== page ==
• Sun, State Key Laboratory of Tree Genetics and Breeding; Research Institute of Forestry, Chinese Academy of Forestry; Key Laboratory of Tree Breeding and Cultivation, State Forestry Administration, Haidian District, Beijing, 10091, PR China ORCID ID:E-mail: lkyszy@126.com (email)
article id 6986, category Research article
Mari Tilk, Tea Tullus & Katri Ots. (2017). Effects of environmental factors on the species richness, composition and community horizontal structure of vascular plants in Scots pine forests on fixed sand dunes. Silva Fennica vol. 51 no. 3 article id 6986. https://doi.org/10.14214/sf.6986
Highlights: Factors affecting the species richness, composition and horizontal structure of vascular plants are related to dune topography, resulting in the differentiation of soils and therefore complexes of different microhabitats that are populated by various vascular plant species and causing vegetation zonation.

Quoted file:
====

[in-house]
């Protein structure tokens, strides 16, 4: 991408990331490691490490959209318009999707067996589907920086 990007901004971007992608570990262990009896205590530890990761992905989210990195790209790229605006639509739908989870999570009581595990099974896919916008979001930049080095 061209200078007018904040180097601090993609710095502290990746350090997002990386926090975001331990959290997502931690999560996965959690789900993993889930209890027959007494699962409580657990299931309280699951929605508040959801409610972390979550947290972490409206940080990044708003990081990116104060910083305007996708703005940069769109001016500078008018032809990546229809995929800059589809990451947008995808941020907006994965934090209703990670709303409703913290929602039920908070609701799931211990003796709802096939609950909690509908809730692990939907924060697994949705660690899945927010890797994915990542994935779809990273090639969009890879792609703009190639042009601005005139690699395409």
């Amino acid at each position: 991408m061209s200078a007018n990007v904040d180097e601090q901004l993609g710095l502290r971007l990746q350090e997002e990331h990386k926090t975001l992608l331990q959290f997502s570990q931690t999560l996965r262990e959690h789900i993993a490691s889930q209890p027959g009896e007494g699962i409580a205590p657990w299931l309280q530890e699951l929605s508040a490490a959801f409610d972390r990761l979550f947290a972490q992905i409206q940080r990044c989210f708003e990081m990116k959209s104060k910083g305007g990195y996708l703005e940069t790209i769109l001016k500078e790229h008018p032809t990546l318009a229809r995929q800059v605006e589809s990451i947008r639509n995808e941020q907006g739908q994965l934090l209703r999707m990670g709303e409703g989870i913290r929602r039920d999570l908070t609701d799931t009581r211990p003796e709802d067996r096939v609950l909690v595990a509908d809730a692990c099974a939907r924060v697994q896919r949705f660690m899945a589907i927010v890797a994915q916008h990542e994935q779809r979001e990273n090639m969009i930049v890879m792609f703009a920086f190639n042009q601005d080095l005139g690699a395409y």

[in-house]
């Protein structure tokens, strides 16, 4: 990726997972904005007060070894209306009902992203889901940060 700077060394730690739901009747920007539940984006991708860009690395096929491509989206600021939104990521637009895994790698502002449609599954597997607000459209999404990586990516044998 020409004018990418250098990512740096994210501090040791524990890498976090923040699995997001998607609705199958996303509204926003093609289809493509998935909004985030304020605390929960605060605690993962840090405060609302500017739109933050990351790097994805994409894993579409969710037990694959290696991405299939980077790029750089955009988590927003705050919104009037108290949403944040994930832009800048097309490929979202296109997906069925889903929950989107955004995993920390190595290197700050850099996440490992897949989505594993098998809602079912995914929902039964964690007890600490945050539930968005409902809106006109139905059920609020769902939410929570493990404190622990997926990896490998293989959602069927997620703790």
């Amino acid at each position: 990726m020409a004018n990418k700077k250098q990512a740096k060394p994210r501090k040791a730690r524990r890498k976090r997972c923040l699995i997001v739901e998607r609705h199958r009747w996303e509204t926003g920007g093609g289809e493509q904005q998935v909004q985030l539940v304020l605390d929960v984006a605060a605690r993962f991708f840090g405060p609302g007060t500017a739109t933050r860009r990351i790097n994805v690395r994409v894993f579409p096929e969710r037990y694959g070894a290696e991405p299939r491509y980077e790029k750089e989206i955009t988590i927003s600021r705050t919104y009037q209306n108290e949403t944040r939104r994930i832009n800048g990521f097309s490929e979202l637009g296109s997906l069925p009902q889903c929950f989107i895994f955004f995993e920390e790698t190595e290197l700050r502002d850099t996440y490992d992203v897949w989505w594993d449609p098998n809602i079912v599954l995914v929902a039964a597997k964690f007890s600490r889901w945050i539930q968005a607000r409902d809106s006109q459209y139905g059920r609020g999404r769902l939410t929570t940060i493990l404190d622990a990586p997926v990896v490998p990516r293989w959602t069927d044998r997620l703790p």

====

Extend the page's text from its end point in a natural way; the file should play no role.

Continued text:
Different environmental factors were studied to determine which factors influence the species richness, composition and structure of vascular plants in Pinus sylvestris L. forests in a fixed dune landscape in south-western Estonia. In addition to site topographic factors, different environmental parameters were investigated. Thirty-four vascular plant species were recorded in 232 quadrats. The most abundant species was Vaccinium vitis-idaea L., which was in 82.8% of quadrats, followed by Vaccinium myrtillus L. (74.1%), Melampyrum pratense L. (71.1%) and Deschampsia flexuosa (L.) Trin. (69.8%). The multiple response permutation procedure (MRPP) showed considerable differences in species composition at the bottoms of dunes compared with that on the slopes and at the tops of dunes. Indicator species analysis (ISA) determined species exhibited characteristics specific to zone: V. myrtillus had the highest indicator value at the bottoms of dunes; Calluna vulgaris L., at the tops. Soils were Haplic Podzols, and the presence of humus horizon depended on zone. Soil conditions on the dunes were variable and site specific, in general, soils at the bottoms of the dunes were more acidic and moist compared with those of the slopes and tops of the dunes, and the nutrient content decreased toward the dune tops. According to non-metric multidimensional scaling (NMDS) and linear mixed model analyses, species coverage, composition and richness were controlled by site-specific factors such as absolute height, location and aspect of the quadrat on the dune; soil nitrogen, potassium and phosphorus contents; soil pH and moisture; light conditions; and the thickness of the litter horizon.